Around the time in 2018 that Seattle drivers are supposed to start using their long-stalled downtown tunnel, Tacoma transit users might begin to see construction on another long-awaited project: the downtown light-rail extension proposed in 2008’s Sound Transit 2 campaign.
The best-case scenario for the $165 million Tacoma Link expansion would send the first streetcars wending past the Stadium District to Hilltop stops in 2021, although officials said the money has yet to be fully lined up.
After years of planning, the proposed route — 2.4 miles and six new stops, running from Wright Park to South 19th Street and more than doubling the current 1.6-mile trolley service — has come up for public feedback through July 27.
Along with the environmental study posted on the Sound Transit website, the agency presented findings about the proposed route last week to a City Council committee and to 78 people at a public open house at The Evergreen State College.
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Although a few of the stop locations could inspire debate, the out-loud reactions largely were enthusiastic to the study, which projects Tacoma Link will draw 10,800 riders per day by 2035, more than triple the current figure.
From an official perspective, the City Council offered few questions or criticisms.
“This is a really big deal for Tacoma,” Mayor Marilyn Strickland said. She added that getting Tacoma Link to South 19th Street makes possible future extensions to city destinations to the south and west.
At the open house, several people expressed the same general reaction.
“Maybe I live too far off the track, but I think it’s wonderful,” mused Freddie Mae Barnett, 81, as she leaned on her cane. “We have very poor transit, and the improvement is much needed.”
Barnett’s friend, Syid Askia, said the project has the potential to transform the Hilltop neighborhood he moved into last year to escape rising rent.
“I saw it in Seattle, man,” Askia said. “Property values are going to go through the sky.”
Sound Transit Project Manager Sue K. Comis told the City Council that ground-breaking could happen in 2018 if the money comes through.
Sound Transit’s $50 million contribution is stable, but a $75 million federal grant remains part of President Barack Obama’s proposed budget.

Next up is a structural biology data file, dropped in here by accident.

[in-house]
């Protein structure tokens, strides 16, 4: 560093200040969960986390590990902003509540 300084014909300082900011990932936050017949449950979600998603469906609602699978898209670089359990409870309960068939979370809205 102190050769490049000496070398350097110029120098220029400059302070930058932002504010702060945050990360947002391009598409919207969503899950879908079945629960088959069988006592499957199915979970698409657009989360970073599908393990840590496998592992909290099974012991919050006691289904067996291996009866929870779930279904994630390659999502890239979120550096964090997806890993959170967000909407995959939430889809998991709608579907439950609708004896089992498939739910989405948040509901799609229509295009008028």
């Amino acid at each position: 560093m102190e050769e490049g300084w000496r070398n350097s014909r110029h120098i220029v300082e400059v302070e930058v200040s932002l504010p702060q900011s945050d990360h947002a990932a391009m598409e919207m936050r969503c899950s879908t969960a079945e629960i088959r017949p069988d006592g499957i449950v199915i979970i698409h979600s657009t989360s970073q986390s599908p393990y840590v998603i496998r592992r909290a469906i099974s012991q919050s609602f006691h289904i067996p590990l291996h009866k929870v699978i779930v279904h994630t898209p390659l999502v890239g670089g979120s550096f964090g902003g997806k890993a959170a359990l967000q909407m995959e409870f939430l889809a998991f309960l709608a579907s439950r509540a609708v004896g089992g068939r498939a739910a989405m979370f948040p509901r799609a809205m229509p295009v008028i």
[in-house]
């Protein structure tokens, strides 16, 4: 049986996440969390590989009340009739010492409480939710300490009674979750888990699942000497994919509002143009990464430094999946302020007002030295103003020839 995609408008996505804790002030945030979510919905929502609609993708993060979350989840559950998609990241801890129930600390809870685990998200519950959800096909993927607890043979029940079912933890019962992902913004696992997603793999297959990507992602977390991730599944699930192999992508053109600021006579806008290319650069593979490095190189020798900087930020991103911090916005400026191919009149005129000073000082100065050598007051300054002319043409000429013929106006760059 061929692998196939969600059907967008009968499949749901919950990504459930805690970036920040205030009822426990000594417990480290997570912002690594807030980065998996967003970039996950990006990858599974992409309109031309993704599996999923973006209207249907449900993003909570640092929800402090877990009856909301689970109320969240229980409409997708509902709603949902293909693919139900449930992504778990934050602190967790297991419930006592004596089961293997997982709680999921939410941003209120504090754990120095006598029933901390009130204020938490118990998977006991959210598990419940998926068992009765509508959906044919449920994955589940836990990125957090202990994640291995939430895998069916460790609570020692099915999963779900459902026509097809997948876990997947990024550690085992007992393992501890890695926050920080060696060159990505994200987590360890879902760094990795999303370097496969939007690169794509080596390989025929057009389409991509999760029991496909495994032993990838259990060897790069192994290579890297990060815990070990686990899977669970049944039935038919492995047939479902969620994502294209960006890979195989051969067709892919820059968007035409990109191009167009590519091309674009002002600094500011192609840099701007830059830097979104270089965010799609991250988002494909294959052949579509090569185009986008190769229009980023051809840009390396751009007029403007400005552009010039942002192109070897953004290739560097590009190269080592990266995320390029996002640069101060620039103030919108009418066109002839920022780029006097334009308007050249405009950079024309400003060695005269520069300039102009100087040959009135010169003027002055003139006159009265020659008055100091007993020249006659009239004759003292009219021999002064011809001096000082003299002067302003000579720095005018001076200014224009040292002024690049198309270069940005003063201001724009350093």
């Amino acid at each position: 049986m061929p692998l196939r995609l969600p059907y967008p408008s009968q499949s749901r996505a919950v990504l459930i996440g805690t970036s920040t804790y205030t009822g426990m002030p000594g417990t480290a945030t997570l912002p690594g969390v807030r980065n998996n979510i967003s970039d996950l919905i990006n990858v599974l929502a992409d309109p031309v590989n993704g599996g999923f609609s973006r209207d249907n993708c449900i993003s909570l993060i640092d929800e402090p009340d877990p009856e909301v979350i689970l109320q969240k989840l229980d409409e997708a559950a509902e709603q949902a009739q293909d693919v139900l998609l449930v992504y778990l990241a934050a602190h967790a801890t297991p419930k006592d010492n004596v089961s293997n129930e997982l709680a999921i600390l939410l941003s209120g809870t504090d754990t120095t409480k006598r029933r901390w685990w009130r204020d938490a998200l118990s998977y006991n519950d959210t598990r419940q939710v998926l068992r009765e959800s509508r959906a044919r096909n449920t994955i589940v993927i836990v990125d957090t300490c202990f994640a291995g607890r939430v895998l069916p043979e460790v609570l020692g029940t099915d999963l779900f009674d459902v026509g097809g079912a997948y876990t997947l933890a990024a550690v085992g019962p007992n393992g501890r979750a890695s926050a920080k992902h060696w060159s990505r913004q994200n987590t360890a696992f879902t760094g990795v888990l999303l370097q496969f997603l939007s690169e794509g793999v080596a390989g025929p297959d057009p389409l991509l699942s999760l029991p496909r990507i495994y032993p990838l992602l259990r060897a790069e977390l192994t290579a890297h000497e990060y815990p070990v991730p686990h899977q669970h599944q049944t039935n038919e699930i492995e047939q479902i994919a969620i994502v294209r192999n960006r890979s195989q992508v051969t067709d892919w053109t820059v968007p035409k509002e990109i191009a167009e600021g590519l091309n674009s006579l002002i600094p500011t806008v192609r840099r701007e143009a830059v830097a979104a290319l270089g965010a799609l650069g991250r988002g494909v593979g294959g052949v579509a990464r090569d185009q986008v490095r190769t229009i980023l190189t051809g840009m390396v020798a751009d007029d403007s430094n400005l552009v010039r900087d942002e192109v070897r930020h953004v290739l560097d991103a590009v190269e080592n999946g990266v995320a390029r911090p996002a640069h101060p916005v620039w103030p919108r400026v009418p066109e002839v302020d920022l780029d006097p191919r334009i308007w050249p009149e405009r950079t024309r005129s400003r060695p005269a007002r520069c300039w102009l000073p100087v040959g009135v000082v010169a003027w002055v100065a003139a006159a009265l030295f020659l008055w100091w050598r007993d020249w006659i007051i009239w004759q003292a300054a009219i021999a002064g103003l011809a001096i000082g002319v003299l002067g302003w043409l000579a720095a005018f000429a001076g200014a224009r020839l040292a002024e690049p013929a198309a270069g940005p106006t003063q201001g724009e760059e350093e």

The city, with various grant sources, is on the hook for the remaining $40 million, and grants have been secured or sought for just over $33 million of that.
Even with all that money lined up, don’t expect the extended version of Tacoma Link to be free, as the streetcars rolling through downtown currently are.
The downtown Business Improvement Area’s agreement to front the cost of fares expires in September 2016. After that, the adult fare for Tacoma Link is to be $1.50, with half off for children, senior citizens and disabled riders.
Next up in the long road to more transit is a possible City Council vote Aug. 4. After that, the Sound Transit board will take up the environmental study’s findings and public input to decide on a final route in late summer or fall.
Potentially up for debate by then are the precise locations of stops.
Although the environmental study projects a significant increase systemwide, with at least four stops drawing more than 1,000 daily riders each, the planned stop at Stadium Way and South Fourth Street is expected to draw just 100 riders per day.
Valerie Floyd, who lives on Stadium Way, last week pored over maps of the two stops closest to her home. She said she’d support the extension plan even if the Fourth Street stop wasn’t built and she had to walk uphill to the next-closest place to board.
“That wouldn’t be a deal-breaker for me,” Floyd said. “It’s time to get some progress in general.”
The proposed route also moves the Theater District station two blocks north, near Old City Hall, which would create a more even spacing from other stops.
Michael E. Ritchie, whose office is next to the proposed new location, said he hopes that idea is scratched. At the open house for the environmental study, he criticized the potential noise and disruption of a transit stop right outside his building.
“I don’t understand why they need to spend money” to move the stop, Ritchie said. “It just seems almost on a whim, without any practical reason to do it.”
Want to comment?
Comments on the proposed
extension of Tacoma Link
can be made until July 27 at tacomalink.org.